It's rare in sports when something works out -- a championship for a team, an individual accomplishment. It's a time to celebrate, and that's what George Mason University did yesterday. A news conference was called to reintroduce their star middle distance runner, Abdi Bile. Yesterday, the tall, thin senior from Somalia was introduced as Abdi Bile, the world's 1,500-meter champion.
Dressed in a gray suit and red tie, Bile (pronounced "Billy") took the happy occasion in stride, just as he did his easy victory at the world track and field championships 10 days ago in Rome. He didn't celebrate in any special way then, and hasn't since.
"Everybody's different," he said. "I'm not that kind of person who just goes wild. I just felt it was the greatest moment that ever happened to me. I have been doing the same things I was doing before."
Bile's next goal is the Olympic 1,500 meters next year in Seoul, South Korea, and he'll be concentrating on that and not competing his senior year for George Mason. "He could do both, but I think it's risky," said Bile's and George Mason's coach, John Cook. "The NCAA season really is not conducive for international training. We want to give him the chance to be the best."
A two-time NCAA champion, and a marketing major, Bile, 24, will remain on athletic scholarship. He'll train regularly with George Mason runners. But the 6-foot-2, 148-pound Bile, frail and often injured, will not be required to go through the rugged indoor and outdoor NCAA seasons and have to reach peaks for those meets. Rather, he and Cook will pick a few spots for him to perform leading up to a busy schedule next summer in Europe, always with Seoul as, in Cook's words, "the priority."
For now, Bile will take a month off to recover from his 15 races since May and plan his Olympic attack. One of the prime obstacles in any chase for Olympic gold in the 1,500, and a man Bile probably will race somewhere before Seoul, is the world's top middle-distance runner, Said Aouita of Morocco, who won the 5,000 in Rome and immediately challenged Bile at 1,500.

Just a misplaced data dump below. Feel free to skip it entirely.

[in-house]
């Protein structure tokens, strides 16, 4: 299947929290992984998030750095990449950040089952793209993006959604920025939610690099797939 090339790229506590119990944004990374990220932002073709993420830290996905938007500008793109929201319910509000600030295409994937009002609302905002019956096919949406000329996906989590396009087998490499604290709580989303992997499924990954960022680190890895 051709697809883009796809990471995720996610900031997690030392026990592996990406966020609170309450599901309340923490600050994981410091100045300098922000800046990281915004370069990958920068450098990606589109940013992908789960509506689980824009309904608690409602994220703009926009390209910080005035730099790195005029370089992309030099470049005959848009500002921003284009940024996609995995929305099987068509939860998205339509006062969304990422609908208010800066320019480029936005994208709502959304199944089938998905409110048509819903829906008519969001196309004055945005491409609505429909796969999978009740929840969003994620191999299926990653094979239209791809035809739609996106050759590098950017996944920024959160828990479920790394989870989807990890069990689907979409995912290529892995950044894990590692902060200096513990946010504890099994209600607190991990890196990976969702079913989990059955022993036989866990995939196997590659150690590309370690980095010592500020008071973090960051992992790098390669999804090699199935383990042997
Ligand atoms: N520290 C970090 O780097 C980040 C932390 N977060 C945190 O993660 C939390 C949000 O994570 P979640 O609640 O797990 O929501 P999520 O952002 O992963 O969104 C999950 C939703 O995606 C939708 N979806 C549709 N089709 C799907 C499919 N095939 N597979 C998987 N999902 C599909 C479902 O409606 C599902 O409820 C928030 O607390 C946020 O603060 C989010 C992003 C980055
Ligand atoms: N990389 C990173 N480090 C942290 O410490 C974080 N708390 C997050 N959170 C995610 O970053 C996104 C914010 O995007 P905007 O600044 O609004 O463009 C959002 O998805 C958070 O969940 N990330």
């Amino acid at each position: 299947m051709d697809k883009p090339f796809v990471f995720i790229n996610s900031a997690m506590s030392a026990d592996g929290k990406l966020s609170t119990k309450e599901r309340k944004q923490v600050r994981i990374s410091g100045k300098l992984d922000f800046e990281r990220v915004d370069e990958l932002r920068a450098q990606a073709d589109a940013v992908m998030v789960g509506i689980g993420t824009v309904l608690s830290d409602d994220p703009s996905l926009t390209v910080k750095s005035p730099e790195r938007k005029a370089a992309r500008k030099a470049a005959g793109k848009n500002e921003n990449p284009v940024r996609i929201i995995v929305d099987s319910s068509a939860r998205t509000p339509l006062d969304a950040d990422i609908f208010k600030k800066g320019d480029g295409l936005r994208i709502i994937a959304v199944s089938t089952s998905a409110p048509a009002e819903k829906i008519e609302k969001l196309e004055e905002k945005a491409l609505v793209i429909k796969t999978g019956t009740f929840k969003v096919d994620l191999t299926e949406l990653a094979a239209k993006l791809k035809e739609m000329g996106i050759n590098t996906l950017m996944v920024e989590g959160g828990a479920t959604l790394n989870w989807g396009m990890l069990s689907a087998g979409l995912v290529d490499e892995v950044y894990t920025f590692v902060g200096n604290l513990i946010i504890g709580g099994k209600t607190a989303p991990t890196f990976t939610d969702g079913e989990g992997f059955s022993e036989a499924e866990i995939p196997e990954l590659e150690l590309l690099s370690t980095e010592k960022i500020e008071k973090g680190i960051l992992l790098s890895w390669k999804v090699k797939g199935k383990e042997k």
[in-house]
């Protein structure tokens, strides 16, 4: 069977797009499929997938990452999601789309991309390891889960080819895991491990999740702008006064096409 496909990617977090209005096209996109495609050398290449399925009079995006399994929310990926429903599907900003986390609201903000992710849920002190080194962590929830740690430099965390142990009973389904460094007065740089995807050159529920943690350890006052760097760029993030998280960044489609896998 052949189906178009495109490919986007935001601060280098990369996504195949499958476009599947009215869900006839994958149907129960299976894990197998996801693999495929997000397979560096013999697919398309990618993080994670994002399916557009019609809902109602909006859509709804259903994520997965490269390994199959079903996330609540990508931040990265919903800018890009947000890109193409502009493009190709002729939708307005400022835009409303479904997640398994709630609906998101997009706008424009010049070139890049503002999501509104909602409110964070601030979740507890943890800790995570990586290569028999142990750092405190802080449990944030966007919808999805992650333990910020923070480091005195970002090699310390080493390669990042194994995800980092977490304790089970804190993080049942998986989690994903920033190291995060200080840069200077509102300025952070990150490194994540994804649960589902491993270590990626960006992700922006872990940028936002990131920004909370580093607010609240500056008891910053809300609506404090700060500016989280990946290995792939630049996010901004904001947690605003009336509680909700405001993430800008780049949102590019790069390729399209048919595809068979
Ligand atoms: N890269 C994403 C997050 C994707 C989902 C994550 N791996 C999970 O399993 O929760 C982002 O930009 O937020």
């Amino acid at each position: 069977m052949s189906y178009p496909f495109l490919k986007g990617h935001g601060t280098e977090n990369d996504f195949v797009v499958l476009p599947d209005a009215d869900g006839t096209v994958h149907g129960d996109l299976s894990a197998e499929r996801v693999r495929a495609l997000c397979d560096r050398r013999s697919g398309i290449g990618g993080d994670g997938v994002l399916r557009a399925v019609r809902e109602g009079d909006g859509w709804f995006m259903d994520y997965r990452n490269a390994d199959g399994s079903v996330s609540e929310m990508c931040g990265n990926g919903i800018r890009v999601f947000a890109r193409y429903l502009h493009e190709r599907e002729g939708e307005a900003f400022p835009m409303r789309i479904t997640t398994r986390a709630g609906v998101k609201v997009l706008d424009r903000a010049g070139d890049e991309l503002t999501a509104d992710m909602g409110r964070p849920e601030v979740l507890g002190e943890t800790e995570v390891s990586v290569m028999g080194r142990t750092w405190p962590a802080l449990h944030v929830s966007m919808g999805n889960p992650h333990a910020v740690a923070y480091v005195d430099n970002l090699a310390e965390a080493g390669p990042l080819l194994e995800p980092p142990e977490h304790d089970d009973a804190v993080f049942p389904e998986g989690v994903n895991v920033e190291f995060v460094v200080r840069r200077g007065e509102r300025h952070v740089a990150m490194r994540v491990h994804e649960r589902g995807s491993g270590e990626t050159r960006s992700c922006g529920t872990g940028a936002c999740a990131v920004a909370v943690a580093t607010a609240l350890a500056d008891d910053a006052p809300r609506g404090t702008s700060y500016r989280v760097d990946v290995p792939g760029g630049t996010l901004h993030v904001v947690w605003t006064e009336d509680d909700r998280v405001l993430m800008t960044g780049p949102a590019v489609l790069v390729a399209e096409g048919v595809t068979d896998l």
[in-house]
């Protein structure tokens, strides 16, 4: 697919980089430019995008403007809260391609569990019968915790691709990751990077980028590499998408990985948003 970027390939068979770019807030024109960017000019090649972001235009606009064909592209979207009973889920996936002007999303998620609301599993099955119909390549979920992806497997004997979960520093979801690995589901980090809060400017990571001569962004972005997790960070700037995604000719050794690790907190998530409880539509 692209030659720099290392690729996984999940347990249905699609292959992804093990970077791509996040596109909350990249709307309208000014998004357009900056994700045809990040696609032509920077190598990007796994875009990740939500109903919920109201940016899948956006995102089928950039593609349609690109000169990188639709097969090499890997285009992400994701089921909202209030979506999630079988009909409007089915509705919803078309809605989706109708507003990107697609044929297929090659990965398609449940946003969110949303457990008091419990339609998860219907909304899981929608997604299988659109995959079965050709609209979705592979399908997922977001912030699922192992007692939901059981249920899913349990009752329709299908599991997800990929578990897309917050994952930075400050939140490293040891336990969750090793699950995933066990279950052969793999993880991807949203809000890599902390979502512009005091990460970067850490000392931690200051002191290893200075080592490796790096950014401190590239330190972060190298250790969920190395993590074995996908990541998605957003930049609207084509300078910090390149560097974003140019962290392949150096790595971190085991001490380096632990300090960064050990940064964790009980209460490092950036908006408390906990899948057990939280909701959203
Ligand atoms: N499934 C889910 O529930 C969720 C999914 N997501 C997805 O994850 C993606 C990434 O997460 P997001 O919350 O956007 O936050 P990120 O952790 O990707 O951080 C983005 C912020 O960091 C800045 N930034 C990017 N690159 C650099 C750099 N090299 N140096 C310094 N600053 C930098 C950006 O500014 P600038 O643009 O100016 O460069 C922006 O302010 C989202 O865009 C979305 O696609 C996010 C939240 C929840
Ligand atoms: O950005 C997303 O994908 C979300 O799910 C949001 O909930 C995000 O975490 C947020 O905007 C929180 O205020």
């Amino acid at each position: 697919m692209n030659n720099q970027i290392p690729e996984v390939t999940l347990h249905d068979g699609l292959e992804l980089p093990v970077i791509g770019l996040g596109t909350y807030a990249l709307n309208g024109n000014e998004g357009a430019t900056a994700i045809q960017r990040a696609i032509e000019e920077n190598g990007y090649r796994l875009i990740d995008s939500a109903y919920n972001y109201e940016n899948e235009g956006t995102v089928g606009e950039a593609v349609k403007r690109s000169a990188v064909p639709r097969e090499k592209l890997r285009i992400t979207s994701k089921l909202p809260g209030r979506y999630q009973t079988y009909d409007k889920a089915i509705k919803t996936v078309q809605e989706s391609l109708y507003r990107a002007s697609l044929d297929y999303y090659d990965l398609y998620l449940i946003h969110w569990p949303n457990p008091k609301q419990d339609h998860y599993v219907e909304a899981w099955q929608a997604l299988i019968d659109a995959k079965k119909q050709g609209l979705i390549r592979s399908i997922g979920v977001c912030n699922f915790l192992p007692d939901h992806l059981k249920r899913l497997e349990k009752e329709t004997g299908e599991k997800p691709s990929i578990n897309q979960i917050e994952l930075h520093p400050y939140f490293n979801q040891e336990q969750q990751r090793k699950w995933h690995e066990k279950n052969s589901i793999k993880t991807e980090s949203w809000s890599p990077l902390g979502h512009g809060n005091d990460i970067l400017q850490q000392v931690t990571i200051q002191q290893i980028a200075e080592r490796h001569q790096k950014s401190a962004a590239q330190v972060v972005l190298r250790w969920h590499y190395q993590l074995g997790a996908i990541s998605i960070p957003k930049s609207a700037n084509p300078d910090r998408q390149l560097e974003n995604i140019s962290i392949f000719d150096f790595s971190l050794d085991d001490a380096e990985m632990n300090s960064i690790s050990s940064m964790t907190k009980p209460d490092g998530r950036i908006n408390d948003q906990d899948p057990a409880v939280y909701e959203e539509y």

"The guy's good," said Cook. "He's the Olympic champion. We're just coming onto the scene."
Aouita and Bile ran 1-2 in the 1,500 meters in Oslo July 4. Bile, who played mostly soccer in his homeland and did not begin running until he was 18, respects Aouita, but many believe that in time he'll be able to beat Aouita. Bile isn't saying, exactly.
"I'll line up and do my best," is the way he put it.
That's what he did in Rome. It was a tactical race -- Bile came from behind with a rush, running the last 400 in 51.0 to beat reigning world champion Steve Cram and finish in 3:36.8 before 70,000 spectators in Olympic Stadium. Last Friday in Brussels he won a 1,500 in 3:31.8. He said it "doesn't matter" to him, he can run out front or from behind. "I will do what the situation calls for." He just likes to avoid trouble -- shoving in close quarters, or possibly getting spiked.
But it was Bile who was disqualified from competing in the final of the Olympic 1,500 at Los Angeles (where he carried the Somalian flag) after being judged to have cut off a runner in a semifinal heat. Bile believes he was treated unfairly and insists, "What makes me mad is, still I don't know the reason why I was disqualified." That's one reason he hopes to do well at Seoul. Another is the fact he is world champion. With that title, he said, "to prove yourself is very important."
Bile thanked his coaches and friends at George Mason, saying, "Being anywhere, you can make it. But being here was a big help to me. When I got here, I was just a beginner."
With Seoul in mind, Cook said, "We have to start over again."